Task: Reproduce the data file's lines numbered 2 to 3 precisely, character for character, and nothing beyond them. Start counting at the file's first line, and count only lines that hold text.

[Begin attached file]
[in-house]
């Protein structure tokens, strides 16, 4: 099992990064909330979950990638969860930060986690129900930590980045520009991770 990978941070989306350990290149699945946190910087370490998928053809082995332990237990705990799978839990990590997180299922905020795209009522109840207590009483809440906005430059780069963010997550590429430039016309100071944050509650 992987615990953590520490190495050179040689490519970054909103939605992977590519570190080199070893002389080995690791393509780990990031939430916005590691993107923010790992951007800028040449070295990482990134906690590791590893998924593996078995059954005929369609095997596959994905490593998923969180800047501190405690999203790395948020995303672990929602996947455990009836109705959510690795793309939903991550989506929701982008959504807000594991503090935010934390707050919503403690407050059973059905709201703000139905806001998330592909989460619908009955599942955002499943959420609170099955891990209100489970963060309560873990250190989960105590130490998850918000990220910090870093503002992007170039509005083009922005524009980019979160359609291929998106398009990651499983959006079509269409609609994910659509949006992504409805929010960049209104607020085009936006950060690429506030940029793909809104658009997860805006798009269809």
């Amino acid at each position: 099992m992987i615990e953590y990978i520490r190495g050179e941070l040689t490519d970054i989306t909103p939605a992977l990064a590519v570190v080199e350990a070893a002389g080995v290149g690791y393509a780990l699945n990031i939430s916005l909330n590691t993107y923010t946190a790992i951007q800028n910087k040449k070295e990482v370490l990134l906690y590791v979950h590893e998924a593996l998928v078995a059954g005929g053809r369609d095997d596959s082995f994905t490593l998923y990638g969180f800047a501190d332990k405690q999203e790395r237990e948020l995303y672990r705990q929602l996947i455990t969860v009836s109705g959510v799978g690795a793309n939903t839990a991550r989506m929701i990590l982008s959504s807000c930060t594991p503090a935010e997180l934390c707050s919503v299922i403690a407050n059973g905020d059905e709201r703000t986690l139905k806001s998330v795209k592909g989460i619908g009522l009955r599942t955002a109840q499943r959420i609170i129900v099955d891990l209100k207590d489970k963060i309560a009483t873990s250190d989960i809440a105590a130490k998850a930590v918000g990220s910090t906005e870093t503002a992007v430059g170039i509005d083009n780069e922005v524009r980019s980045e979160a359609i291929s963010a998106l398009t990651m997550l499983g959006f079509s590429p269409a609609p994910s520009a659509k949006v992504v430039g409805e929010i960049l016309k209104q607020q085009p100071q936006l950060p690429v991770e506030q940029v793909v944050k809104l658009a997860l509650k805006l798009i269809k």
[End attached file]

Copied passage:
């Protein structure tokens, strides 16, 4: 099992990064909330979950990638969860930060986690129900930590980045520009991770 990978941070989306350990290149699945946190910087370490998928053809082995332990237990705990799978839990990590997180299922905020795209009522109840207590009483809440906005430059780069963010997550590429430039016309100071944050509650 992987615990953590520490190495050179040689490519970054909103939605992977590519570190080199070893002389080995690791393509780990990031939430916005590691993107923010790992951007800028040449070295990482990134906690590791590893998924593996078995059954005929369609095997596959994905490593998923969180800047501190405690999203790395948020995303672990929602996947455990009836109705959510690795793309939903991550989506929701982008959504807000594991503090935010934390707050919503403690407050059973059905709201703000139905806001998330592909989460619908009955599942955002499943959420609170099955891990209100489970963060309560873990250190989960105590130490998850918000990220910090870093503002992007170039509005083009922005524009980019979160359609291929998106398009990651499983959006079509269409609609994910659509949006992504409805929010960049209104607020085009936006950060690429506030940029793909809104658009997860805006798009269809």
């Amino acid at each position: 099992m992987i615990e953590y990978i520490r190495g050179e941070l040689t490519d970054i989306t909103p939605a992977l990064a590519v570190v080199e350990a070893a002389g080995v290149g690791y393509a780990l699945n990031i939430s916005l909330n590691t993107y923010t946190a790992i951007q800028n910087k040449k070295e990482v370490l990134l906690y590791v979950h590893e998924a593996l998928v078995a059954g005929g053809r369609d095997d596959s082995f994905t490593l998923y990638g969180f800047a501190d332990k405690q999203e790395r237990e948020l995303y672990r705990q929602l996947i455990t969860v009836s109705g959510v799978g690795a793309n939903t839990a991550r989506m929701i990590l982008s959504s807000c930060t594991p503090a935010e997180l934390c707050s919503v299922i403690a407050n059973g905020d059905e709201r703000t986690l139905k806001s998330v795209k592909g989460i619908g009522l009955r599942t955002a109840q499943r959420i609170i129900v099955d891990l209100k207590d489970k963060i309560a009483t873990s250190d989960i809440a105590a130490k998850a930590v918000g990220s910090t906005e870093t503002a992007v430059g170039i509005d083009n780069e922005v524009r980019s980045e979160a359609i291929s963010a998106l398009t990651m997550l499983g959006f079509s590429p269409a609609p994910s520009a659509k949006v992504v430039g409805e929010i960049l016309k209104q607020q085009p100071q936006l950060p690429v991770e506030q940029v793909v944050k809104l658009a997860l509650k805006l798009i269809k």